But Thompson's long-time collaborator, Ralph Steadman, the illustrator who first worked with him for a 1970 piece about the Kentucky Derby - the piece, incidentally in which Thompson famously joked about the Black Panthers planning a riot - said he believed his friend would have approved of the send-off.

Over an afternoon beer at the Hotel Jerome in Aspen with The Independent and the actor Bill Murray several hours before the memorial blast-off, Steadman said his friend, who once affectionately referred to him in print as a "scum-sucking foreign geek" might have looked on with a "smirk or a grin". "I think he would have liked it," he said.

Murray, who played Thompson in the 1980 film Where the Buffalo Roam almost 20 years before Depp repeated the part in Fear and Loathing in Las Vegas, said: "This was like his life. It's gonzo. He wrote about this and it's happening. It was what he predicted." Murray said one of the lessons of Fear and Loathing was that however chaotic and crazy one might anticipate a huge event being, things normally worked out.

Murray said he believed Thompson had chosen to live in this peaceful part of Colorado, close to the Roaring Fork River, to find a refuge and achieve in some balance in his life. "Your life cannot be the same as your work," he said. Most of Thompson's neighbours in what is now a rich and wealthy neighbourhood, appeared to tolerate his eccentricities. At the Woody Creek Tavern, where Thompson was once a regular, his drinking buddies remembered him as a generous friend.

But Judy Sunski, who drives a school bus in Aspen and was this weekend visiting a friend's farm in Woody Creek, said she had little time for Thompson or his celebration of drink and drug binges. Neither was she impressed by the circumstances of his suicide, shooting himself as he sat at his typewriter only moments after hanging up the phone to his wife.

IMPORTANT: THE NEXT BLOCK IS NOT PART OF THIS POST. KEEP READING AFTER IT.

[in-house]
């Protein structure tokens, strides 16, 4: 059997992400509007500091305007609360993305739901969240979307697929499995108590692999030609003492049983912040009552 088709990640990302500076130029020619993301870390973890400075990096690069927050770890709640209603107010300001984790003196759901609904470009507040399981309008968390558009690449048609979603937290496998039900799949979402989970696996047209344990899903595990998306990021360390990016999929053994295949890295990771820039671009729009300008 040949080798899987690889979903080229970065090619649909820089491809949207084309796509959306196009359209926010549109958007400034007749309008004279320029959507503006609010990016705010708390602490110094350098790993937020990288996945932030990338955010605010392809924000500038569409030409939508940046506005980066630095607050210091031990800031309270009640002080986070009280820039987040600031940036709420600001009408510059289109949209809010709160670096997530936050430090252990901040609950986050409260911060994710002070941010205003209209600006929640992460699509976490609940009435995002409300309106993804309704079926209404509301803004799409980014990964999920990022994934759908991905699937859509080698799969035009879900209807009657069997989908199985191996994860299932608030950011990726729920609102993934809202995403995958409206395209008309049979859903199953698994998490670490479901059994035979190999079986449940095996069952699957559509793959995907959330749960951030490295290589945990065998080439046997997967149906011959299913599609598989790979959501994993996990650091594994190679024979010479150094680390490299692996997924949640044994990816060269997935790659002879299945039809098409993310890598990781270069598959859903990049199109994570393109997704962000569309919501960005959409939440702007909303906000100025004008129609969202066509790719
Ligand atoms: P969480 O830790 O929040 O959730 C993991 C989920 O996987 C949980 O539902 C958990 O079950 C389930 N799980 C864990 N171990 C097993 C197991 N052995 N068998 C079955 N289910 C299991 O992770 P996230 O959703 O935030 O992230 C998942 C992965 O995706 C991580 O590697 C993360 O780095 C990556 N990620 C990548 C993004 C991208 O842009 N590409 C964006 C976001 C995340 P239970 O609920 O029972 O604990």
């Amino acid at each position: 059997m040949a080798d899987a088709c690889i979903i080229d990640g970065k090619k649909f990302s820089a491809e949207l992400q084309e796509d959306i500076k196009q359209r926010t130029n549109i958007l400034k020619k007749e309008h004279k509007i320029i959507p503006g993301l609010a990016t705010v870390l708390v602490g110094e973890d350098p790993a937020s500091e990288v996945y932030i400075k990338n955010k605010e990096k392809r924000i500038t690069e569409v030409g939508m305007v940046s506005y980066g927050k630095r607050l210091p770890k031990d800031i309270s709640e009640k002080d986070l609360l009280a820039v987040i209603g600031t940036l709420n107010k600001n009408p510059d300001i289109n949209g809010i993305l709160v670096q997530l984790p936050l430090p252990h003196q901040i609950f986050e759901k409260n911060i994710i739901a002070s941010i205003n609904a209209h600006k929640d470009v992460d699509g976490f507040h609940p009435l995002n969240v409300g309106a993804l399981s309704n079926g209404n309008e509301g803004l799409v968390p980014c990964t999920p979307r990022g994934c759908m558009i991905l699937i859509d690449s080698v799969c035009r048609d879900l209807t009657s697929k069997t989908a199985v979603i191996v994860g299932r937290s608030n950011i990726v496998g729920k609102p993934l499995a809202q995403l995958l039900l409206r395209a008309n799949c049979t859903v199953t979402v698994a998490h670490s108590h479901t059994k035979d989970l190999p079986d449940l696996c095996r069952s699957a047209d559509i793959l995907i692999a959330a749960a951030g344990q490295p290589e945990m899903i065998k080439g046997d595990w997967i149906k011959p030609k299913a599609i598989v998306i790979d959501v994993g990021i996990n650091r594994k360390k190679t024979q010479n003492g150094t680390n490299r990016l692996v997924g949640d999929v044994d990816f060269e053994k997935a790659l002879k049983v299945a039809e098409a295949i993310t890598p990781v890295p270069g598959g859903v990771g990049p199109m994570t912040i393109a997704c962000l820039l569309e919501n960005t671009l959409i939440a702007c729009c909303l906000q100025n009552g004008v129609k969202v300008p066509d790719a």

"I don't agree in glorifying all that," she said, adding that she considered Thompson something of a trouble-maker and that on half dozen or so occasions she had seen in the local tavern that he was causing bother. "I don't know, I only saw him five or six times. Maybe he only caused trouble on those five or six times."

But trouble or no trouble, nothing was going to get in the way of Thompson's Hollywood-backed "cannonisation", organised by his son and his 32-year-old wife, Anita. Locals had been warned in advance by police that parking would not be allowed on the road leading to Thompson's farm and that "skittish horses and puppies" should be put in the barn so they were not scared by the 34 fireworks that would blast his ashes into the night or the searchlights that would shine Thompson's gonzo "fist" logo into the sky.

And when the moment came to finally fulfil Thompson's wishes, things went without a hitch. A kimono-clad Japanese band brought their drumming to a pitch and the fireworks blasted off from the tower, leaving the writer's ashes to float slowly down on to his farm, and presumably on to his guests, enjoying their champagne and mint juleps.

As his invited guests got into taxis, his uninvited fans started the walk back down the hill, back towards the Woody Creek Tavern for one last wake. And all across the valley, the 153ft tower pulsated and flashed while the searchlights continued to shine the clenched fist into the sky.

One last act of defiance for all to see.